When developing your pages, utilize the areas you have available to you for describing that page to various resources. As far as I know, the META Description Tag is considered in the overall equation of page relevancy. Use it effectively and follow the suggested standards for formatting.
In addition to the above, think about those who are going to be viewing your pages from a technical standpoint (viewing source). This would include Directory Editors, Webmasters and other Internet Marketing types.
When I develop resource areas for my clients, the first thing I do is build a title and description for that resource. The first place I look is at the
<head></head> section of the page I'm linking to. If the web designer/developer have not made proper use of metadata, I've got to go the extra step and build a description from the visible content I see on the page which is somewhat of an inconvenience.
Another effect of utilizing the META Description Tag is from a spidering standpoint. Many of the automated programs for building directories and/or resource areas will spider the title and description. Since the user is usually presented with that information in the SERPs, a well written META Description presents visual appeal! ;)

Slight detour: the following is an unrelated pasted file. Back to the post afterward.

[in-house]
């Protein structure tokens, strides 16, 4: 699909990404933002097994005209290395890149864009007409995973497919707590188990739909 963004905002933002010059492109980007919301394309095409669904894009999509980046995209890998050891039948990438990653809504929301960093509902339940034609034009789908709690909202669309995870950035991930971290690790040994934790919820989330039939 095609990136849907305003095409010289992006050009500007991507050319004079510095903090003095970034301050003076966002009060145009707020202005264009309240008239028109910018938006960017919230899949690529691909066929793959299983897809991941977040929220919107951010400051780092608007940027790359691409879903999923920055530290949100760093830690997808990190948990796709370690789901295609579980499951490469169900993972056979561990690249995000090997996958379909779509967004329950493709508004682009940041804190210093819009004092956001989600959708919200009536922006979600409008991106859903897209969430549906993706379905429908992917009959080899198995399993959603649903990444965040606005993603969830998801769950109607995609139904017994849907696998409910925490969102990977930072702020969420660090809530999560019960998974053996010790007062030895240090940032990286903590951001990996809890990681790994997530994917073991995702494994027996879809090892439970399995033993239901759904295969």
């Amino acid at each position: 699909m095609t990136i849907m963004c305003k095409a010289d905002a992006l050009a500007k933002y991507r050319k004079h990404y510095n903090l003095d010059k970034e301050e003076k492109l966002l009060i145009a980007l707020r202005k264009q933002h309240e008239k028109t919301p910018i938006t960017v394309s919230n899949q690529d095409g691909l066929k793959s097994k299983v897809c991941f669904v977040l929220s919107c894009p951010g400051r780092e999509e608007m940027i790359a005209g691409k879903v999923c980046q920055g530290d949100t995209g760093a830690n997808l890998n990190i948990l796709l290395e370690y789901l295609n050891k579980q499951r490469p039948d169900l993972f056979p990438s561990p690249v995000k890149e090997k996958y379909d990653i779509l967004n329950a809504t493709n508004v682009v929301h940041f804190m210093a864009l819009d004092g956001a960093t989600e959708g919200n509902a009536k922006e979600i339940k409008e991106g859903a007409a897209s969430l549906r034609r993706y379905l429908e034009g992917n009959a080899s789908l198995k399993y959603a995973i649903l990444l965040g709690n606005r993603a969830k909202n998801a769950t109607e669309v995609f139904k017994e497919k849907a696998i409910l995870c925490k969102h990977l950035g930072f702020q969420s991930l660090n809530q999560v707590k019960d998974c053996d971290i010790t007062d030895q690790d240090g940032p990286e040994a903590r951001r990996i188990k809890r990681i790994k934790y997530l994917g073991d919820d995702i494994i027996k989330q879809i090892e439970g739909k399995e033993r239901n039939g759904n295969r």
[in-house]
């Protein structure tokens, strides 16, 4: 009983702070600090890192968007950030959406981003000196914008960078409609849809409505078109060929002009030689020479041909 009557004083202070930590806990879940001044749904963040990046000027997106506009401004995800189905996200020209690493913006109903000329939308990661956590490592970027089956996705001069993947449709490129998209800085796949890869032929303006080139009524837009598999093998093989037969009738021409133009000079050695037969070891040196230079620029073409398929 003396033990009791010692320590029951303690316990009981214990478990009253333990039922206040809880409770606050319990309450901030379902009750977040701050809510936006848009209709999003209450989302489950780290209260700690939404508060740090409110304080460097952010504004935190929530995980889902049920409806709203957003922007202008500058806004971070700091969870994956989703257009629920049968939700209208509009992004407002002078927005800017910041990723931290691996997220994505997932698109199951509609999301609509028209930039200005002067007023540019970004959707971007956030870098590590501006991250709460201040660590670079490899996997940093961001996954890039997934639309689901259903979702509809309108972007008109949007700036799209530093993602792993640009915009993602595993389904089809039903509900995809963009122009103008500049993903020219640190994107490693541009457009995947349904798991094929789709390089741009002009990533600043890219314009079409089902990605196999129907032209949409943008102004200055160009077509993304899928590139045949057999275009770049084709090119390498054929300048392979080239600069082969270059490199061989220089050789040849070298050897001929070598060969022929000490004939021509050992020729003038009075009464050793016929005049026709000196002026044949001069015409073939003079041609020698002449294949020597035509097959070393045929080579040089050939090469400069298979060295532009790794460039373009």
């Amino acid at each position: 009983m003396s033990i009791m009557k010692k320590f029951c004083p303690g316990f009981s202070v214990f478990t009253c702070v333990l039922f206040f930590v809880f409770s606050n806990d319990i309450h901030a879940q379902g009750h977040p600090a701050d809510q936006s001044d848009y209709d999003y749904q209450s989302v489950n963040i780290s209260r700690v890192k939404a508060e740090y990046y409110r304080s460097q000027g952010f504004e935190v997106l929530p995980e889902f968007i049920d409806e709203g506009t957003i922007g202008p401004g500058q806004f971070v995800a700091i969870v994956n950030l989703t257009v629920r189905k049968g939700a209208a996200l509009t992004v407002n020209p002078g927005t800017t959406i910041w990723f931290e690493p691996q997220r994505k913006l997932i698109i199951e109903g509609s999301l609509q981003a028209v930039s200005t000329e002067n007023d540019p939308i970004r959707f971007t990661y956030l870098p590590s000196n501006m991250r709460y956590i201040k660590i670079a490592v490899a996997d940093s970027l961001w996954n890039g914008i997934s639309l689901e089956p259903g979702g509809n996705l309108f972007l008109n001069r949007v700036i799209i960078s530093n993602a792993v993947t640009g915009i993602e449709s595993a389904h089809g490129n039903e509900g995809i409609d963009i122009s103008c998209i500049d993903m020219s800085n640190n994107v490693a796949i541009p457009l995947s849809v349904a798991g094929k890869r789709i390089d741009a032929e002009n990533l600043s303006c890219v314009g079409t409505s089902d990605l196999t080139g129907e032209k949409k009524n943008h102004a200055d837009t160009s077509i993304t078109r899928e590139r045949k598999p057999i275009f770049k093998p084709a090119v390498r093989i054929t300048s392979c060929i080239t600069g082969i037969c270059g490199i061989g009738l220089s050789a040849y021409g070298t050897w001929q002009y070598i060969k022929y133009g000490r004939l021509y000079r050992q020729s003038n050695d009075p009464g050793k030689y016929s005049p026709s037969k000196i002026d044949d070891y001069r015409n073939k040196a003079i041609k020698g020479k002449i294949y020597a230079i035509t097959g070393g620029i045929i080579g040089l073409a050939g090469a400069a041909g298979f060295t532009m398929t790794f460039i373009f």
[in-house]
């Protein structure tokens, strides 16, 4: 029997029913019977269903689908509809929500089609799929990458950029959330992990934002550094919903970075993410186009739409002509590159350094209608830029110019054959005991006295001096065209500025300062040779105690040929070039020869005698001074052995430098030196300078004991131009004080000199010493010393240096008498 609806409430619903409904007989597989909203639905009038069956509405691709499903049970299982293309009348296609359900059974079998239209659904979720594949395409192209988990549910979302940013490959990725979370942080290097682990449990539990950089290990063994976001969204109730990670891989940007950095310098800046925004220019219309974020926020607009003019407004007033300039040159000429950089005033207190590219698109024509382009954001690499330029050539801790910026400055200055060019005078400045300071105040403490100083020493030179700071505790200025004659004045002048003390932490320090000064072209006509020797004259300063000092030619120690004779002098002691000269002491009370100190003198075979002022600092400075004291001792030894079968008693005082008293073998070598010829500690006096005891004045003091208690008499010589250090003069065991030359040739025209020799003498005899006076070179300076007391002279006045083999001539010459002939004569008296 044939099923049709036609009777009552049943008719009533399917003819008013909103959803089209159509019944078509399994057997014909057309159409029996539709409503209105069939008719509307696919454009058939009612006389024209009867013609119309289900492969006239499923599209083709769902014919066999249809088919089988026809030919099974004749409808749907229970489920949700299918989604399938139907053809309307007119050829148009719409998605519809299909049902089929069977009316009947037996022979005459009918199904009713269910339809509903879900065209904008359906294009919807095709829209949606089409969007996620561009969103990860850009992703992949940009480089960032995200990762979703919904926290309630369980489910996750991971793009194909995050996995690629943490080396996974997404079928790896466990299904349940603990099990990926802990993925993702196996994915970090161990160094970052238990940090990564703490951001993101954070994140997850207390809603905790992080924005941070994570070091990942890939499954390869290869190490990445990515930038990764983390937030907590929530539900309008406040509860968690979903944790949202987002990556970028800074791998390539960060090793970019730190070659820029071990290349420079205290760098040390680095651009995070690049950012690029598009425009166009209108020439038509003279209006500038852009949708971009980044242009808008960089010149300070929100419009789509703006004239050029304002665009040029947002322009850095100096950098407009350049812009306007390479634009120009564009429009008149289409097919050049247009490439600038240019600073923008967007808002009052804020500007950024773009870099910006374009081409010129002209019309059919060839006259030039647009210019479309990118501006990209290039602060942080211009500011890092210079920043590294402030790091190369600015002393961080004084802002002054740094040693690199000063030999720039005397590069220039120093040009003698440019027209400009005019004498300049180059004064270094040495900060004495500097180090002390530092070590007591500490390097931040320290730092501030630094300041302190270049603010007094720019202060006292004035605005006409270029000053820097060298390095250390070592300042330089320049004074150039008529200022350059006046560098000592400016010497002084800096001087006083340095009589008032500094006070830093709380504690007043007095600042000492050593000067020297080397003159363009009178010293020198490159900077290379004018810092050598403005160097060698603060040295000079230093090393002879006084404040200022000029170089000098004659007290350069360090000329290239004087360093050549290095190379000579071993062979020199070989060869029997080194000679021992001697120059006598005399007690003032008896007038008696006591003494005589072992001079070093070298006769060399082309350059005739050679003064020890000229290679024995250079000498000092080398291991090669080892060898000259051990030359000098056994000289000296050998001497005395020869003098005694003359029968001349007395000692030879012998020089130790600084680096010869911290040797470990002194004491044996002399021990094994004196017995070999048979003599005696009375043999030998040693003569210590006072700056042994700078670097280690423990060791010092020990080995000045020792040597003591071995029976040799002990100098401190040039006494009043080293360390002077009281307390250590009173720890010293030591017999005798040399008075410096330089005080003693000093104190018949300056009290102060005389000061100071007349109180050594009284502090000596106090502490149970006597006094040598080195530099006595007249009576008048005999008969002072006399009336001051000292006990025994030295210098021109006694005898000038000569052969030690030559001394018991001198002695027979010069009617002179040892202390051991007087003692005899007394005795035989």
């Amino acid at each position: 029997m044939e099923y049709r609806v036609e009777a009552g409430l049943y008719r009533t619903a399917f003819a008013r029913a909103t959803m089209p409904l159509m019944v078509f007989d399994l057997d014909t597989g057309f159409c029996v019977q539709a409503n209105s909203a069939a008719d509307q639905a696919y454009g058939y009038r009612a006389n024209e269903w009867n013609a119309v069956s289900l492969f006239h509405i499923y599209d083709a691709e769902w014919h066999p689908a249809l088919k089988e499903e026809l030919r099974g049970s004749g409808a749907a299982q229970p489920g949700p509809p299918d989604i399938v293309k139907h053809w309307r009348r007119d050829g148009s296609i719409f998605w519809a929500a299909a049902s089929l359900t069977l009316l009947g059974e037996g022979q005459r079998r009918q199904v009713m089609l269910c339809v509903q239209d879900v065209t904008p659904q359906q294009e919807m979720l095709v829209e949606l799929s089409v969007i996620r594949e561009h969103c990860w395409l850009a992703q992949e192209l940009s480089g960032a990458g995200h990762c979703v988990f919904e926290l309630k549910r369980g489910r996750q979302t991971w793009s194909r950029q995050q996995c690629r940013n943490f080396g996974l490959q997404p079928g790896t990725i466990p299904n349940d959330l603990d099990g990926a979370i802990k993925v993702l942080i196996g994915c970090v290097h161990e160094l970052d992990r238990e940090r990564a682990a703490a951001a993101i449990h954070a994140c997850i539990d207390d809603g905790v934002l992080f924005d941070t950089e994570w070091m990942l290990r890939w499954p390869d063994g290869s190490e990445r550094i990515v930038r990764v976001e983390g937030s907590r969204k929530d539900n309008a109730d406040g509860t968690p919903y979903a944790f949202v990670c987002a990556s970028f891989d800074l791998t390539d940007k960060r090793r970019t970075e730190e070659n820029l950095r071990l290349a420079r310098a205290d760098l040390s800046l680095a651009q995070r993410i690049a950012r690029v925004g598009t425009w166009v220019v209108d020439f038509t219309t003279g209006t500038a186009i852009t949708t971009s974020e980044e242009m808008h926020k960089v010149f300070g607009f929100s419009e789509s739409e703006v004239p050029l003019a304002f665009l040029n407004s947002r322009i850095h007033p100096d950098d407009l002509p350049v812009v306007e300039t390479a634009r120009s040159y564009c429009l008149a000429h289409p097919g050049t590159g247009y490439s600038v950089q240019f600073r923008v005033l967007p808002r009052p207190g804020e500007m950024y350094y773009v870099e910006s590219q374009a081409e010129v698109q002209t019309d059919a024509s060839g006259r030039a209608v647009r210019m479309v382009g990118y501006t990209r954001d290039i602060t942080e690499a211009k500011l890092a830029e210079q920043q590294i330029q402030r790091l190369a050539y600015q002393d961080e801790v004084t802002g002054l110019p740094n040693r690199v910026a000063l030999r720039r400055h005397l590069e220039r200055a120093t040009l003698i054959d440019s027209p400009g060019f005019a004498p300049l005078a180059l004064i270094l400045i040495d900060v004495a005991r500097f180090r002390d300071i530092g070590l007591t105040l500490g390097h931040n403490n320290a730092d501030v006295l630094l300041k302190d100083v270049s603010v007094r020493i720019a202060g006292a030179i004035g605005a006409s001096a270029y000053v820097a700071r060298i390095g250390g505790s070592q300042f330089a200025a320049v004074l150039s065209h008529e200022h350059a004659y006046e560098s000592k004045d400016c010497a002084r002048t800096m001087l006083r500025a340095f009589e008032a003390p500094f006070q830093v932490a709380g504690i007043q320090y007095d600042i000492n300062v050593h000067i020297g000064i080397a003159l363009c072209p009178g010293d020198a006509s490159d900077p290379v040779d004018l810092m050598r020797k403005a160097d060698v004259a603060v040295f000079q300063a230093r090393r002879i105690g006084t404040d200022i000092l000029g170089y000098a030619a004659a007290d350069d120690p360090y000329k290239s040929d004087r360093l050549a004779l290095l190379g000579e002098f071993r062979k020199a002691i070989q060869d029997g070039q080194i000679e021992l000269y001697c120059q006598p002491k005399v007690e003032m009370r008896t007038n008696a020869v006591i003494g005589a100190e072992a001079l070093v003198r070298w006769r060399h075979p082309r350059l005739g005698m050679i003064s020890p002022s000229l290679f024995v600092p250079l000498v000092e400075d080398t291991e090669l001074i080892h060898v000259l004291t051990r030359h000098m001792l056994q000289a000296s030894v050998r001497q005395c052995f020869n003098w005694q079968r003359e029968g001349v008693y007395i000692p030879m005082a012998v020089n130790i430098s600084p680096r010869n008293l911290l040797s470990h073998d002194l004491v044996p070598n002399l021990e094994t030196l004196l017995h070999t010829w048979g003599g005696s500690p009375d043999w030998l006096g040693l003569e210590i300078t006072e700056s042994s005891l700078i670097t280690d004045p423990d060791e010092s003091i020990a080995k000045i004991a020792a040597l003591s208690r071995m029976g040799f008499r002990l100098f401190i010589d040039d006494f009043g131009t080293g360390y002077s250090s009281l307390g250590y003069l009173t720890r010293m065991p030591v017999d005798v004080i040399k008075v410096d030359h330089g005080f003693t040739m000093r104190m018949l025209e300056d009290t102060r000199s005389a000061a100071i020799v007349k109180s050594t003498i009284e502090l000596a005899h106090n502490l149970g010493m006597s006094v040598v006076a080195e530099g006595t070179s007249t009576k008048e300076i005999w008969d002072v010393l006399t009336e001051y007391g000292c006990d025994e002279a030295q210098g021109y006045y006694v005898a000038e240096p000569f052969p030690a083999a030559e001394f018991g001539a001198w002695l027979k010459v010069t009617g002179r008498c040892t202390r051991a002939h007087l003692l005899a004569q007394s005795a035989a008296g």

[edited by: pageoneresults at 1:17 pm (utc) on June 18, 2004]
| 1:08 pm on Jun 18, 2004 (gmt 0)|
What a great series pageone. You may want to add a link to Part II under the link to part I.
Another note that may be of interest. Advanced browsers such as Opera will record the site description when you bookmark a site. This makes it easier to find what you are looking for when searchin your bookmarks.
Along with this great resource, it might also be nice to have a list of the character limits for the description for different search engines, if someone would be so kind as to provide this information.
| 2:58 am on Jun 19, 2004 (gmt 0)|
Here's a question: Syntax!
I've got all my pages as validated XHTML/CSS.
Now. That means I close my meta tags with " />" just like image tags close with /> to conform with xhtml standards.
But, I just used the sim spider for the hell of it, and when it spiders the page it says it can't find a meta description or keywords.
What could be wrong with the syntax? Again, it validates to W3C. Should I just close the meta tags with ">" even though thats not xhtml, and accept it not being valid?